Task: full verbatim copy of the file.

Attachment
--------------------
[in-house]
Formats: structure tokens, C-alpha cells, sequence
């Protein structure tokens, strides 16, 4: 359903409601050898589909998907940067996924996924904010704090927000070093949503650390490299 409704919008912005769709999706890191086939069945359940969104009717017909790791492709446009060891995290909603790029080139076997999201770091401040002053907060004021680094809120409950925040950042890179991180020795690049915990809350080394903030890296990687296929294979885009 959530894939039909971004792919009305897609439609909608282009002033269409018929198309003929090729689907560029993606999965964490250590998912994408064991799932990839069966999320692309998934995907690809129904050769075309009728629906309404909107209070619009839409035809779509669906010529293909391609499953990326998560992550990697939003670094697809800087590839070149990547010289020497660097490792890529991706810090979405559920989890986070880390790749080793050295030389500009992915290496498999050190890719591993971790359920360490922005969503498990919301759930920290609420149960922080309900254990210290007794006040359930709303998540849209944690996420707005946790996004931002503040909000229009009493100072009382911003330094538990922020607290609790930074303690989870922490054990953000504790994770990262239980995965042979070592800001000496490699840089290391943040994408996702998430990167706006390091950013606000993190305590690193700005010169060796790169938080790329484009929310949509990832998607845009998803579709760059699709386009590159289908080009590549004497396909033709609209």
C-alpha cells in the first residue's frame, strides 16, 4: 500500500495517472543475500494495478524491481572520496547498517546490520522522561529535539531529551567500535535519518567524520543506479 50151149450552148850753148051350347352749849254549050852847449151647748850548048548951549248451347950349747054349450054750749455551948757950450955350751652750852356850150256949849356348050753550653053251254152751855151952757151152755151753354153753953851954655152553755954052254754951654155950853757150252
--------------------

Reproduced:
[in-house]
Formats: structure tokens, C-alpha cells, sequence
């Protein structure tokens, strides 16, 4: 359903409601050898589909998907940067996924996924904010704090927000070093949503650390490299 409704919008912005769709999706890191086939069945359940969104009717017909790791492709446009060891995290909603790029080139076997999201770091401040002053907060004021680094809120409950925040950042890179991180020795690049915990809350080394903030890296990687296929294979885009 959530894939039909971004792919009305897609439609909608282009002033269409018929198309003929090729689907560029993606999965964490250590998912994408064991799932990839069966999320692309998934995907690809129904050769075309009728629906309404909107209070619009839409035809779509669906010529293909391609499953990326998560992550990697939003670094697809800087590839070149990547010289020497660097490792890529991706810090979405559920989890986070880390790749080793050295030389500009992915290496498999050190890719591993971790359920360490922005969503498990919301759930920290609420149960922080309900254990210290007794006040359930709303998540849209944690996420707005946790996004931002503040909000229009009493100072009382911003330094538990922020607290609790930074303690989870922490054990953000504790994770990262239980995965042979070592800001000496490699840089290391943040994408996702998430990167706006390091950013606000993190305590690193700005010169060796790169938080790329484009929310949509990832998607845009998803579709760059699709386009590159289908080009590549004497396909033709609209």
C-alpha cells in the first residue's frame, strides 16, 4: 500500500495517472543475500494495478524491481572520496547498517546490520522522561529535539531529551567500535535519518567524520543506479 50151149450552148850753148051350347352749849254549050852847449151647748850548048548951549248451347950349747054349450054750749455551948757950450955350751652750852356850150256949849356348050753550653053251254152751855151952757151152755151753354153753953851954655152553755954052254754951654155950853757150252